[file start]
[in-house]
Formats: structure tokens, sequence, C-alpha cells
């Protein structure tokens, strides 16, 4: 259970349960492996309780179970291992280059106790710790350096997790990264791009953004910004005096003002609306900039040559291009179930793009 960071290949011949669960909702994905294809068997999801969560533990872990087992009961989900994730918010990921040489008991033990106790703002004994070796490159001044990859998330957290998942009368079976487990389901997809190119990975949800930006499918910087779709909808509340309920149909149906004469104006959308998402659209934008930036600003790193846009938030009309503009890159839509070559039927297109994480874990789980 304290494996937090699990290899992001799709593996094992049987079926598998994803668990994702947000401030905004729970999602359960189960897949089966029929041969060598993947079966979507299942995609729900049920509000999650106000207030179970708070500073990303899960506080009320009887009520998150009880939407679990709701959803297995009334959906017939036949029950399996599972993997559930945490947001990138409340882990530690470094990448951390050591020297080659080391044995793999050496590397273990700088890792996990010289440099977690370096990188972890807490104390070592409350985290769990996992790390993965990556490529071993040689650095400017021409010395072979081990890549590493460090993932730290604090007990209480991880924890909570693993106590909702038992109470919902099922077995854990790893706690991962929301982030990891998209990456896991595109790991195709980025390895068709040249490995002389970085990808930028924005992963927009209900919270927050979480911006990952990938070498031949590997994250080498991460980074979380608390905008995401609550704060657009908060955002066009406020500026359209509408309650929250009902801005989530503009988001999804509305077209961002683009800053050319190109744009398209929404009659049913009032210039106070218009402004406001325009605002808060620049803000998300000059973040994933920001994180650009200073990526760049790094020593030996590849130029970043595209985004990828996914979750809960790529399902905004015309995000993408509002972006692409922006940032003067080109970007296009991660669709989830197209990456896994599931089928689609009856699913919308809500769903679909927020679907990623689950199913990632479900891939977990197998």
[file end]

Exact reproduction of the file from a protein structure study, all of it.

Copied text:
[in-house]
Formats: structure tokens, sequence, C-alpha cells
């Protein structure tokens, strides 16, 4: 259970349960492996309780179970291992280059106790710790350096997790990264791009953004910004005096003002609306900039040559291009179930793009 960071290949011949669960909702994905294809068997999801969560533990872990087992009961989900994730918010990921040489008991033990106790703002004994070796490159001044990859998330957290998942009368079976487990389901997809190119990975949800930006499918910087779709909808509340309920149909149906004469104006959308998402659209934008930036600003790193846009938030009309503009890159839509070559039927297109994480874990789980 304290494996937090699990290899992001799709593996094992049987079926598998994803668990994702947000401030905004729970999602359960189960897949089966029929041969060598993947079966979507299942995609729900049920509000999650106000207030179970708070500073990303899960506080009320009887009520998150009880939407679990709701959803297995009334959906017939036949029950399996599972993997559930945490947001990138409340882990530690470094990448951390050591020297080659080391044995793999050496590397273990700088890792996990010289440099977690370096990188972890807490104390070592409350985290769990996992790390993965990556490529071993040689650095400017021409010395072979081990890549590493460090993932730290604090007990209480991880924890909570693993106590909702038992109470919902099922077995854990790893706690991962929301982030990891998209990456896991595109790991195709980025390895068709040249490995002389970085990808930028924005992963927009209900919270927050979480911006990952990938070498031949590997994250080498991460980074979380608390905008995401609550704060657009908060955002066009406020500026359209509408309650929250009902801005989530503009988001999804509305077209961002683009800053050319190109744009398209929404009659049913009032210039106070218009402004406001325009605002808060620049803000998300000059973040994933920001994180650009200073990526760049790094020593030996590849130029970043595209985004990828996914979750809960790529399902905004015309995000993408509002972006692409922006940032003067080109970007296009991660669709989830197209990456896994599931089928689609009856699913919308809500769903679909927020679907990623689950199913990632479900891939977990197998």